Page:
I’m a big fan of this kind of thing – in Australia we call it a pikelet, but more often than not in the U.S it will be called a drop scone. They’re so quick to wip up. I’ve used a barley flour and have a very big preference for the Four Leaf brand in Australia – it retains a good bit of bran and germ. Also in the bowl is wholemeal spelt flour and my preference is for Demeter Mills. If you give yourself a bit more planning time you can soak these overnight in the milk (see the recipe) and make the flour even more digestible. But, I love how easy spelt and barley are on the tummy, and the barley renders a low gluten end result.
Do give them a try, the barley gives them such a lovely earthy flavour. I like them served with lots of good butter. That’s it !!! Easy Peasy.
TOMATO AND BASIL BARLEY AND SPELT PIKELETS
I’ve gone down a dairy path in this recipe, but you can easily make these dairy free. If using an oat or soy milk (both would be a good choice) add 1/2 teaspoon apple cider vinegar to it. Replace the butter with olive oil. And, at times I’ve not had an egg to use, so did the chia seed trick – 1 teaspoon ground chia seed + 45ml water, stir and leave to sit until gooey = 1 egg. They will be a little bit denser, but are fine. Store left overs in an air tight container in the fridge and heat before serving to soften them up if desired. OMG just thought how delicious drippings from organic, nitrate free bacon would be to fry these in !!! Stable and delicious, a most definite win win.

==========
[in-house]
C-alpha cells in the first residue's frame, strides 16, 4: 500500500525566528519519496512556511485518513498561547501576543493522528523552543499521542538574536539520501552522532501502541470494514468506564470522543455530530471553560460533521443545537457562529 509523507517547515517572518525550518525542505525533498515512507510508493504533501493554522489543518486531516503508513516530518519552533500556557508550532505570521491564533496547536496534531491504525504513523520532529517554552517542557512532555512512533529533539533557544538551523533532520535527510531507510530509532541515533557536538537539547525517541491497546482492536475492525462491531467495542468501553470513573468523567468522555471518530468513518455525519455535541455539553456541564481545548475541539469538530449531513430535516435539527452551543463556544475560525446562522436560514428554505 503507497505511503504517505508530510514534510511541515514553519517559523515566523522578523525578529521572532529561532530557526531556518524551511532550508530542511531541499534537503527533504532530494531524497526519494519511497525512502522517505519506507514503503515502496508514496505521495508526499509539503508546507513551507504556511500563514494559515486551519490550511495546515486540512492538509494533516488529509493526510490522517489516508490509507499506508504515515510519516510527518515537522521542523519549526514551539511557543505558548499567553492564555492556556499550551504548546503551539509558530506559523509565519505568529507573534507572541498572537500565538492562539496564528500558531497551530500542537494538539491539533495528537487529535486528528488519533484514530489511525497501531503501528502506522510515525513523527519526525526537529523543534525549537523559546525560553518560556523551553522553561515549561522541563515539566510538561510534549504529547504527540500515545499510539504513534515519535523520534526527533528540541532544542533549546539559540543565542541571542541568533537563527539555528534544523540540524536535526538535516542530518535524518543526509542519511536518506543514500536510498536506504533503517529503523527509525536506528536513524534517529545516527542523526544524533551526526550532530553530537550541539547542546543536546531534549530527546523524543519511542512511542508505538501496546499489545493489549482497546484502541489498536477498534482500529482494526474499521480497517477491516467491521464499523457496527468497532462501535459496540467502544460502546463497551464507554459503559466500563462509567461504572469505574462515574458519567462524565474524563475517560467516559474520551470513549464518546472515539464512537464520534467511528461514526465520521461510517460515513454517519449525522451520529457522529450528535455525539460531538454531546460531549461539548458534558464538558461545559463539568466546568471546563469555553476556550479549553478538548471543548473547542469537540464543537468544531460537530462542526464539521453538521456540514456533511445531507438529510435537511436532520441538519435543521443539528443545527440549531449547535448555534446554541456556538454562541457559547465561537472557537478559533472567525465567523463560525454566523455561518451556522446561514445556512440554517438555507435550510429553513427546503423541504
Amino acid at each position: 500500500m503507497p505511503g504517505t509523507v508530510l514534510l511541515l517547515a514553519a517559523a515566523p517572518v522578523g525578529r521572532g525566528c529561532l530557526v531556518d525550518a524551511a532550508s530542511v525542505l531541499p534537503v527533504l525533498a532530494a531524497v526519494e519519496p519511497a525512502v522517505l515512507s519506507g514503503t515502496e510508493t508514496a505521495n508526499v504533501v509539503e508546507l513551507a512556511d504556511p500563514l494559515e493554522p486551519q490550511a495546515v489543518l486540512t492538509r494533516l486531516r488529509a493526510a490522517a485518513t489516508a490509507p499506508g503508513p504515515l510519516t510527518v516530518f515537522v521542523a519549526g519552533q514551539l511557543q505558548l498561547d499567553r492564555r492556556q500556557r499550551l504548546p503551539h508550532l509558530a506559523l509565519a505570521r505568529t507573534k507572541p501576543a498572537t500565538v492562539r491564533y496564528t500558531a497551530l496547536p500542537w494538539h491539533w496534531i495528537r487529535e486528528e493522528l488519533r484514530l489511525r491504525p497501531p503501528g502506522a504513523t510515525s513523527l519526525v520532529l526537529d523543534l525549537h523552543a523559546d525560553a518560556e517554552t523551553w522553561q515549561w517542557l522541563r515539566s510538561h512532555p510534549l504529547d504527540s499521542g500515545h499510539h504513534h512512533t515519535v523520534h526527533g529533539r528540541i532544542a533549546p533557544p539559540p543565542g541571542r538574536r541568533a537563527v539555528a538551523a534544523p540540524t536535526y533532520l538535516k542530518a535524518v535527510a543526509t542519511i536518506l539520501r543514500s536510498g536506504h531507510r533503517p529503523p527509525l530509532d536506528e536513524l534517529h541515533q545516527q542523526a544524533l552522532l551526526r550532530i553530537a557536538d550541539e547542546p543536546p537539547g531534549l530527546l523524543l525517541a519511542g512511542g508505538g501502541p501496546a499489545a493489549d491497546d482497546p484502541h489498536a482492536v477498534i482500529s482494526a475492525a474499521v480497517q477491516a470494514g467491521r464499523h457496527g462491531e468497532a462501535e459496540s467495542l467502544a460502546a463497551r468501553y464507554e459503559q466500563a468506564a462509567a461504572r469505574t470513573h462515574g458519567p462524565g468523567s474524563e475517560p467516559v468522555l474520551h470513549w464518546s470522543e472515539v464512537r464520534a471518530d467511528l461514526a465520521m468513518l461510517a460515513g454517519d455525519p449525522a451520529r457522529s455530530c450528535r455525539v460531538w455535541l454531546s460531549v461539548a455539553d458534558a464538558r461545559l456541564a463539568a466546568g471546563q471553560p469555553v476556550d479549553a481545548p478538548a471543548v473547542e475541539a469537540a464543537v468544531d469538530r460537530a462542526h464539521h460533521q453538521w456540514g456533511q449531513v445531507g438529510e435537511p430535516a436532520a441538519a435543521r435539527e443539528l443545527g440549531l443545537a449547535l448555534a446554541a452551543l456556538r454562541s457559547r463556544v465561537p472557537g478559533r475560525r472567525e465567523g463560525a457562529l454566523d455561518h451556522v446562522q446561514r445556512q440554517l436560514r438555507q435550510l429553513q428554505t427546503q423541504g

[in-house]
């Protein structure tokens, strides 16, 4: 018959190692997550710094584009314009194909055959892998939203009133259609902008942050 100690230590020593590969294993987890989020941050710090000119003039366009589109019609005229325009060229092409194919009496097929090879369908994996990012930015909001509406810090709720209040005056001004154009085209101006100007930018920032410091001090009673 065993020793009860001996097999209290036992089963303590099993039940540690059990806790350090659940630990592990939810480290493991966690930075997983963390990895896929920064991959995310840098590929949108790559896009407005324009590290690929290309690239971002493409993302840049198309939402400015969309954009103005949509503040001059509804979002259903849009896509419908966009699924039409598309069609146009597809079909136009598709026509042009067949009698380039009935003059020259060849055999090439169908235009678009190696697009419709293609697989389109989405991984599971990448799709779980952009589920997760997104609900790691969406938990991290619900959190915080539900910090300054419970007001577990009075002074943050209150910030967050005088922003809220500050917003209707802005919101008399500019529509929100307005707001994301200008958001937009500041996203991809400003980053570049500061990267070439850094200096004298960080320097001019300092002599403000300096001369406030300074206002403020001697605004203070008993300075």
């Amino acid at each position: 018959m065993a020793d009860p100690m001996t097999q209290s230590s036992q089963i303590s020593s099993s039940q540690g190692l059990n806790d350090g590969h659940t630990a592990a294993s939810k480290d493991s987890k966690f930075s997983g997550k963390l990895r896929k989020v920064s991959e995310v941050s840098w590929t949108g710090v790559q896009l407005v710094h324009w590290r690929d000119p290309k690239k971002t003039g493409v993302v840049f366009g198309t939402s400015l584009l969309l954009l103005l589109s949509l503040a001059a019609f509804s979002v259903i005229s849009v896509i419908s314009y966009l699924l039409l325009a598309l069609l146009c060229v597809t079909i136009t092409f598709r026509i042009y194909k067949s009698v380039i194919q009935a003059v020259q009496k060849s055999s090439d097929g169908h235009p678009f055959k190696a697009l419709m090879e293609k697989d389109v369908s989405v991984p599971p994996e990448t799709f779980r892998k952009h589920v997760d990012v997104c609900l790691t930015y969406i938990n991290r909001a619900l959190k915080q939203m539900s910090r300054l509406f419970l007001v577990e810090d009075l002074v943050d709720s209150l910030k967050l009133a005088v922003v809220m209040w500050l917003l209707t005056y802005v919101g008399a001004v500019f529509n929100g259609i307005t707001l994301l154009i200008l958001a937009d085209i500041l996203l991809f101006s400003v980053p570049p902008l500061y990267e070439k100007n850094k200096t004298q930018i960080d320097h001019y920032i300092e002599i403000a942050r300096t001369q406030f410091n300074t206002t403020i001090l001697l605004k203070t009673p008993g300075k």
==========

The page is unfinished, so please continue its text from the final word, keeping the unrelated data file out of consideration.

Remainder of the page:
1 cup / 145 gm wholemeal spelt flour
1 cup / 110 gm barley flour
1 1/2 teaspoons baking powder
generous sprinkle of salt ( I used Herbamare)
generous grinding of black pepper
finely chopped tomato to taste
handful of fresh basil (or as much as you want)
optional grating of parmesan or pecorino cheese, but a soft goats cheese wouldn’t hurt either
1/2 cup full cream, non homegenised milk
1/2 cup cultured buttermilk or yoghurt
30 gm unsalted butter, melted
extra butter or ghee, and extra virgin olive oil for frying
Add the flours, baking powder, salt and pepper to a mixing bowl and whisk through to evening distribute. Add the tomato, basil and cheese if using and gently toss through.
Add the egg to a small mixing bowl and beat together with the milk/cultured buttermilk/yoghurt and melted butter. Add to the dry ingredients and gently fold together until just combined.
Add enough ghee and a touch of olive oil to cover the base of the frypan well. This is important, don’t skimp or your pikelets will stick. When the fat is hot but not at all smoking drop 1 tablespoonful mixture into the pan – the fat should gently sizzle. Continue to cook at a medium heat – they should take about 4 – 5 minutes each side. If the heat is too high they will burn before the inside is cooked (these are whole grain remember), if it’s too low, the pikelet will be soggy. Turn and cook on the other side for 3 – 4 minutes. You will need to top up the fat between batches, the patties absorbs them as they cook and that’s fine. This is good fat you are using.
If soaking overnight, add the flours and salt to a bowl with the milk/s. There must be some acid in this – the yoghurt or cultured milk will do the trick, but if dairy free make sure you have the apple cider vinegar in there. Cover and soak out at room temperature overnight. If you’re worried it’s too dam hot, put it in the fridge. The next morning add all other ingredients – it won’t look as liquid, don’t worry about. Don’t add any more milk.